Our laboratory has focused on genetic dissection of environment-dependent transcriptional regulation of the tph-1 gene, encoding the rate-limiting serotonin (5-HT) biosynthesis enzyme tryptophan hydroxylase, in the nematode Caenorhabditis elegans. Previously, we showed that tph-1 expression in a pair of ADF chemosensory neurons in the head sensory organ Amphid is modulated by two layers of transcriptional regulation according to growth conditions: signaling through the OCR-2/OSM-9 TRPV channel turns on the basal tph-1 expression under optimal growth conditions, and aversive growth conditions further upregulate tph-1 expression independently of OCR-2/OSM-9 , . Work from several laboratories suggests that tph-1 expression in the ADF neurons responds to pathogenic food. C. elegans feeds on bacteria and is killed by a large number of pathogenic microbes in its natural environment . In an elegant study, it showed that feeding worms with the human opportunistic pathogen Pseudomonas aeruginosa PA14 triggers upregulation of tph-1 in the ADF neurons leading to aversive learning and avoidance behavior . A subsequent study indicated that the TIR-domain adaptor protein TIR-1, which was initially identified as an upstream regulator of a conserved mitogen-activated protein kinase (MAPK) signaling pathway in the innate immunity , is required for PA14-induced tph-1 upregulation and PA14 avoidance behavior . However, the C. elegans genome lacks a homolog of nuclear factor-kappaB (NF-κB), the major transcriptional activator of the mammalian innate immunity . In addition, deletion of the sole C. elegans Toll receptor gene tol-1 did not affect the intestinal immunity  or tph-1 expression . These observations suggest that the TIR-1 signaling cascade may involve evolutionarily more ancient upstream players and downstream transcription factors.
Activating transcription factor (RFX) transcription factors were first identified in human subjects of bare lymphocyte syndrome, a hereditary immunodeficiency disease, and are required for the expression of the major histocompatibility complex class II (MHC II) genes . RFX proteins bind to the X-box motif on the MHC II promoters and interact with cAMP response element-binding (CREB) protein and other cofactors to form a higher order “enhanceosome”, which then recruits the non-DNA-binding transcriptional activator CIITA to turn on MHC II expression . RFX factors have since been identified in diverse eukaryotic species , ,  and are expressed broadly in neuronal and non-neuronal cells in animals, suggesting additional roles for RFX factors in biological processes of multiple tissues. Studies of the sole C. elegans RFX factor daf-19 have uncovered its role in the development of dendritic cilia of sensory neurons , . Subsequent studies found RFX factors regulating ciliogenesis in Drosophila  and mouse , demonstrating one aspect of RFX function conserved across phyla.
In this paper, we identified DAF-19 as a key transcriptional regulator of tph-1 in the ADF neurons and intestinal antimicrobial genes in C. elegans. We found that, analogous to the RFX-CREB interaction for MHC II expression in human immune cells, DAF-19 concerts with ATF-7, a member of activating transcription factor (ATF)/CREB superfamily of transcription factors, acting downstream of the TIR-1 signaling cascade to control transcriptional responses to pathogenic bacterial food in C. elegans. We show that the TIR-1-DAF-19/ATF-7 pathway is differentially regulated to induce tph-1 upregulation and intestinal immunity in response to P. aeruginosa PA14. Thus, our data suggest that pathogenic signals may trigger a common core signaling pathway via cell-specific mechanisms and a RFX transcription factor acts in an ancient host to regulate 5-HT biosynthesis and the innate immunity.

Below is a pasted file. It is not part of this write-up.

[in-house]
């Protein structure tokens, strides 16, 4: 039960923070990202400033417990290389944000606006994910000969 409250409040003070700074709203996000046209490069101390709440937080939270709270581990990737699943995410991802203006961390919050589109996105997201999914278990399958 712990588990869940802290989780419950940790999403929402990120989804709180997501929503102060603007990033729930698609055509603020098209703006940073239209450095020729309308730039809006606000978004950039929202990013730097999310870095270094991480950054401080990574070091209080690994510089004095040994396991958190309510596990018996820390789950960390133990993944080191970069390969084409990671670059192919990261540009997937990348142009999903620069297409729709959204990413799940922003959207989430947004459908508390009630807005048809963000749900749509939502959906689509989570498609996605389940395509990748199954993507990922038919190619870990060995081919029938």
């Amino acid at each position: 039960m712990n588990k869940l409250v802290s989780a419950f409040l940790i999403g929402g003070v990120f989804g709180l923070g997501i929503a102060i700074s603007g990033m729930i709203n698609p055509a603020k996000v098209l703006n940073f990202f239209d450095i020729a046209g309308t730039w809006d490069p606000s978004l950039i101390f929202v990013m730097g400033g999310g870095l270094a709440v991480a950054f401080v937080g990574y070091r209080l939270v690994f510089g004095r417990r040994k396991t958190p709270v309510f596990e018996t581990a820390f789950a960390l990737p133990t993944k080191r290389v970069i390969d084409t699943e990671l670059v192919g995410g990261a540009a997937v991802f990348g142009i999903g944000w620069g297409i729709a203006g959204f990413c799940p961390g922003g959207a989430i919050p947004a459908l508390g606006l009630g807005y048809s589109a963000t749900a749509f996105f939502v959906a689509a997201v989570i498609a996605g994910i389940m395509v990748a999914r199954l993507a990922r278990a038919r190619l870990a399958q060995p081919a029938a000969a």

Isolation of tir-1(yz68) gain-of-function mutation
We carried out a forward genetic screen to identify components underling aversive environment-induced tph-1 upregulation in C. elegans. The levels of tph-1 expression in identified neurons in living C. elegans can be estimated by quantifying fluorescence intensity of a green fluorescence protein (GFP) driven by the tph-1 promoter (tph-1::gfp) . A pair of ADF neurons is the only chemosensory neurons producing 5-HT in a hermaphrodite C. elegans . Each ADF neuron projects a single dendrite to the tip of the nose where the ciliated sensory endings are exposed to the external environment and its axon extends to the nerve ring, the brain of C. elegans . We started with a strain expressing a stably chromosomally integrated tph-1::gfp transgene in ocr-2(yz5) mutant background, in which tph-1::gfp expression in the ADF neurons is visible under aversive growth conditions but not under optimal growth conditions, providing a visual assay for environment-dependent changes in tph-1 expression . We isolated mutagenized worms with enhanced ADF tph-1::gfp under optimal growth conditions, and analyzed the mutants in the ocr-2 background as well as after the ocr-2 mutation being outcrossed. yz68 is one of the mutants retrieved from the screen.